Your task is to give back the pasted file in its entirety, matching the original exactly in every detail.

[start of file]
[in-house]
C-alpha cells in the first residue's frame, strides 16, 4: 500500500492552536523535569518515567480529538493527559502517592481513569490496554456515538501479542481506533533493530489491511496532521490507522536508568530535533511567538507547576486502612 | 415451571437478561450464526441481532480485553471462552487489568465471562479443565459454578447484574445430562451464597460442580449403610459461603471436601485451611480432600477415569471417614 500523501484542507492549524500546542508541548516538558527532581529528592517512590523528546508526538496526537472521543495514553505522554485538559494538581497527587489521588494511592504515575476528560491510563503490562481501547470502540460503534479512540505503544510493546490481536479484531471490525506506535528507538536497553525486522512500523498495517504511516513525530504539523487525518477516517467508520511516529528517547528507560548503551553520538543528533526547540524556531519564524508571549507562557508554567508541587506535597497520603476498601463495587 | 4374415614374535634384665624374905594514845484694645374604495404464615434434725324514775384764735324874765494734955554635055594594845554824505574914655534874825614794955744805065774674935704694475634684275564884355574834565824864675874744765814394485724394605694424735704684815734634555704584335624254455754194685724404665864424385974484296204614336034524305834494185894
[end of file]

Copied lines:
[in-house]
C-alpha cells in the first residue's frame, strides 16, 4: 500500500492552536523535569518515567480529538493527559502517592481513569490496554456515538501479542481506533533493530489491511496532521490507522536508568530535533511567538507547576486502612 | 415451571437478561450464526441481532480485553471462552487489568465471562479443565459454578447484574445430562451464597460442580449403610459461603471436601485451611480432600477415569471417614 500523501484542507492549524500546542508541548516538558527532581529528592517512590523528546508526538496526537472521543495514553505522554485538559494538581497527587489521588494511592504515575476528560491510563503490562481501547470502540460503534479512540505503544510493546490481536479484531471490525506506535528507538536497553525486522512500523498495517504511516513525530504539523487525518477516517467508520511516529528517547528507560548503551553520538543528533526547540524556531519564524508571549507562557508554567508541587506535597497520603476498601463495587 | 4374415614374535634384665624374905594514845484694645374604495404464615434434725324514775384764735324874765494734955554635055594594845554824505574914655534874825614794955744805065774674935704694475634684275564884355574834565824864675874744765814394485724394605694424735704684815734634555704584335624254455754194685724404665864424385974484296204614336034524305834494185894